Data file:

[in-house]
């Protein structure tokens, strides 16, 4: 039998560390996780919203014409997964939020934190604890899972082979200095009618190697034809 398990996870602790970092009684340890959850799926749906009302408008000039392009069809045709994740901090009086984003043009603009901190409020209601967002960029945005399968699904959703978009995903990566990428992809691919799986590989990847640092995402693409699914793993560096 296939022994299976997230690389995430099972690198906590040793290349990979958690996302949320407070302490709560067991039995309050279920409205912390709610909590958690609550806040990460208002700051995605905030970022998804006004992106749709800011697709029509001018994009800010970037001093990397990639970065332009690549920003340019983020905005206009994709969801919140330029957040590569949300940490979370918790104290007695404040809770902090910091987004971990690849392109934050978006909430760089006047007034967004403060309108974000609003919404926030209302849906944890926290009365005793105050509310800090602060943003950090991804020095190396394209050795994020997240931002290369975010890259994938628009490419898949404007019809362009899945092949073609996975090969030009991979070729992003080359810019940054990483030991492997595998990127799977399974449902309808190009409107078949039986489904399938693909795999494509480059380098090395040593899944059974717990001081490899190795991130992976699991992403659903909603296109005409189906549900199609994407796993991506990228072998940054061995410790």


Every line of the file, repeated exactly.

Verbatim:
[in-house]
């Protein structure tokens, strides 16, 4: 039998560390996780919203014409997964939020934190604890899972082979200095009618190697034809 398990996870602790970092009684340890959850799926749906009302408008000039392009069809045709994740901090009086984003043009603009901190409020209601967002960029945005399968699904959703978009995903990566990428992809691919799986590989990847640092995402693409699914793993560096 296939022994299976997230690389995430099972690198906590040793290349990979958690996302949320407070302490709560067991039995309050279920409205912390709610909590958690609550806040990460208002700051995605905030970022998804006004992106749709800011697709029509001018994009800010970037001093990397990639970065332009690549920003340019983020905005206009994709969801919140330029957040590569949300940490979370918790104290007695404040809770902090910091987004971990690849392109934050978006909430760089006047007034967004403060309108974000609003919404926030209302849906944890926290009365005793105050509310800090602060943003950090991804020095190396394209050795994020997240931002290369975010890259994938628009490419898949404007019809362009899945092949073609996975090969030009991979070729992003080359810019940054990483030991492997595998990127799977399974449902309808190009409107078949039986489904399938693909795999494509480059380098090395040593899944059974717990001081490899190795991130992976699991992403659903909603296109005409189906549900199609994407796993991506990228072998940054061995410790």